WR Cole Beasley (5-8), Bills: Money in the bank on third down and was second in receptions and yards receiving for one of the league's high-impact offenses.

WR KJ Hamler (5-9), Broncos: Slowed by a hamstring injury early in the season, but flashed plenty of big-play potential, including two-touchdown game in the team's win over Carolina.

QB Drew Brees (6-0), Saints: The 13-time Pro Bowl selection, with five 5,000-yard seasons, is the patron saint of all of the 6-foot and under throwers. During the final draft where he evaluated players, Jack Elway -- John's dad -- just kept touting the Purdue quarterback some folks said was too short.

  • QB backups: Kyler Murray (5-10), Cardinals; Russell Wilson (5-11), Seahawks

RB Aaron Jones (5-9), Packers: At a position where the league's evaluators have been the most forgiving to the vertically challenged, Jones was just named to his first Pro Bowl and has had back-to-back 1,000-yard seasons.

Defense

DE Shelby Harris (6-2), Broncos: A guy who measured 6-foot-1 1/8-inches tall at his pro day in 2014 has been one of the NFL leaders in batted passes this season.

DT Grady Jarrett (6-0), Falcons: Also a Pro Bowl selection this season -- his second -- with his fourth 50-tackle season and fourth season with at least four sacks.

DT Poona Ford (5-11), Seahawks: He's started 31 games over the past two seasons and has emerged as a quality interior pass-rusher.

DE Aaron Donald (6-1), Rams: The gold standard on defense with seven consecutive Pro Bowl selections as he consistently devours double-teams with at least 11 sacks in five of the last six seasons.

LB Bobby Wagner (6-0), Seahawks: Nine consecutive 100-tackle seasons with six career 130-tackle seasons, he continues to be one of the league's best.

LB Eric Kendricks (6-0), Vikings: Do-it-all guy who has had five consecutive 100-tackle seasons as one of the best coverage players at the position.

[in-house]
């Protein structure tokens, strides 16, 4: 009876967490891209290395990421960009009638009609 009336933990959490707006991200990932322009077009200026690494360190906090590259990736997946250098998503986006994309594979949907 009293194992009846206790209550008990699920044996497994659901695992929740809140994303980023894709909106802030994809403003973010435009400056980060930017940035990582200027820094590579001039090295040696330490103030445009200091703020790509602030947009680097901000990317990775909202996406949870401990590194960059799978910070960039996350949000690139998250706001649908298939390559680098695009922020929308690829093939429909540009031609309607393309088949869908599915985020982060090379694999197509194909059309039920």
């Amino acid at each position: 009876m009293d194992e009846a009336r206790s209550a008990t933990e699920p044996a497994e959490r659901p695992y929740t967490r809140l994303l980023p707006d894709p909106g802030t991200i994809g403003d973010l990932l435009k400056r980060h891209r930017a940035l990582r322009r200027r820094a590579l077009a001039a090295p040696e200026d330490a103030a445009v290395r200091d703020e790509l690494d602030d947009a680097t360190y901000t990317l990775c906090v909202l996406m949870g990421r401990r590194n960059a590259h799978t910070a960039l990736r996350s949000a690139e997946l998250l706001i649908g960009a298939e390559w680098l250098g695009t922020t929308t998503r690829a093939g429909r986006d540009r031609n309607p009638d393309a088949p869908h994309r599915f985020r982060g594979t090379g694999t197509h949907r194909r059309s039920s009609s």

CB Bryce Callahan (5-9), Broncos: Callahan, who was moved to injured reserve last month (foot), was having one of the league's best seasons when he suffered his injury.

CB Darious Williams (5-9), Rams: Gets hidden by Jalen Ramsey's efforts at times, but Williams has four interceptions this season and his passer rating allowed is lowest among all CBs in the league.

CB Mike Hilton (5-9), Steelers: He would be the slot corner in this group -- though Callahan is a high-end player there as well -- and has three interceptions and three sacks this season.

S Antoine Winfield Jr. (5-9), Buccaneers: Rookie has 94 tackles, three sacks and has forced two fumbles as part of Todd Bowles' attacking defense.

S Tyrann Mathieu (5-9), Chiefs: Was selected to his second Pro Bowl this season with six interceptions, including one he returned for a touchdown against the Patriots in Week 4.

Special teams

KR Deonte Harris (5-6), Saints: Has missed time in recent weeks with a neck injury, but a Pro Bowl selection in 2019, has a 75-yard kickoff return this season.

PR Jakeem Grant Sr. (5-7), Dolphins: Has five career touchdown returns (three punt, two kickoff), and led the league in punt returns this season, including and 88-yarder for a score.

K Younghoe Koo (5-9), Falcons: A Pro Bowl selection this season and finished tied for first in scoring among the league's kickers with a five-field goal game against the Raiders.

P Cameron Johnston (5-11), Eagles: He's been one of the busiest in the league with 71 punts and still finished with a 40.6 net yards per punt average and was tied for sixth in punts inside the 20.